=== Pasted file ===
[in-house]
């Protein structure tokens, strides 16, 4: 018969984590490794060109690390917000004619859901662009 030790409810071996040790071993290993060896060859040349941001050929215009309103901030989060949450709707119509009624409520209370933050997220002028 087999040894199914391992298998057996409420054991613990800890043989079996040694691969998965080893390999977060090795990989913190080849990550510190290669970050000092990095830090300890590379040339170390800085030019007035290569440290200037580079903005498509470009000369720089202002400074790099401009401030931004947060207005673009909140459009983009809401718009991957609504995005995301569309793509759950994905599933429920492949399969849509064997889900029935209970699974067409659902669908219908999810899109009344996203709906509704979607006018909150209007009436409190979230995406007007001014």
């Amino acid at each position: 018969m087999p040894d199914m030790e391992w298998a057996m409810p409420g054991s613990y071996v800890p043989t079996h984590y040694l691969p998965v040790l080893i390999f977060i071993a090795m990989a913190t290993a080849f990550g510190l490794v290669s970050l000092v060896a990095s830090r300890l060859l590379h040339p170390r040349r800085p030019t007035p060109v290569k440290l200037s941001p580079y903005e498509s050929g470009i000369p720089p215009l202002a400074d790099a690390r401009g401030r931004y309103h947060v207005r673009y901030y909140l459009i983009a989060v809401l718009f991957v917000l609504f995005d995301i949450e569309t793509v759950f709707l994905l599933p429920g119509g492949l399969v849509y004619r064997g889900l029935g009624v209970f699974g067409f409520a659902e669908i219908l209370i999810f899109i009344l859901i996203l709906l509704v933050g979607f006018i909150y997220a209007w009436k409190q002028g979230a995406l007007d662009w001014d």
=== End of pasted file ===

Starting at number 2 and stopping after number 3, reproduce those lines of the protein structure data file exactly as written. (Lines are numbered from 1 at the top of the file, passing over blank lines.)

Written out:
């Protein structure tokens, strides 16, 4: 018969984590490794060109690390917000004619859901662009 030790409810071996040790071993290993060896060859040349941001050929215009309103901030989060949450709707119509009624409520209370933050997220002028 087999040894199914391992298998057996409420054991613990800890043989079996040694691969998965080893390999977060090795990989913190080849990550510190290669970050000092990095830090300890590379040339170390800085030019007035290569440290200037580079903005498509470009000369720089202002400074790099401009401030931004947060207005673009909140459009983009809401718009991957609504995005995301569309793509759950994905599933429920492949399969849509064997889900029935209970699974067409659902669908219908999810899109009344996203709906509704979607006018909150209007009436409190979230995406007007001014």
């Amino acid at each position: 018969m087999p040894d199914m030790e391992w298998a057996m409810p409420g054991s613990y071996v800890p043989t079996h984590y040694l691969p998965v040790l080893i390999f977060i071993a090795m990989a913190t290993a080849f990550g510190l490794v290669s970050l000092v060896a990095s830090r300890l060859l590379h040339p170390r040349r800085p030019t007035p060109v290569k440290l200037s941001p580079y903005e498509s050929g470009i000369p720089p215009l202002a400074d790099a690390r401009g401030r931004y309103h947060v207005r673009y901030y909140l459009i983009a989060v809401l718009f991957v917000l609504f995005d995301i949450e569309t793509v759950f709707l994905l599933p429920g119509g492949l399969v849509y004619r064997g889900l029935g009624v209970f699974g067409f409520a659902e669908i219908l209370i999810f899109i009344l859901i996203l709906l509704v933050g979607f006018i909150y997220a209007w009436k409190q002028g979230a995406l007007d662009w001014d």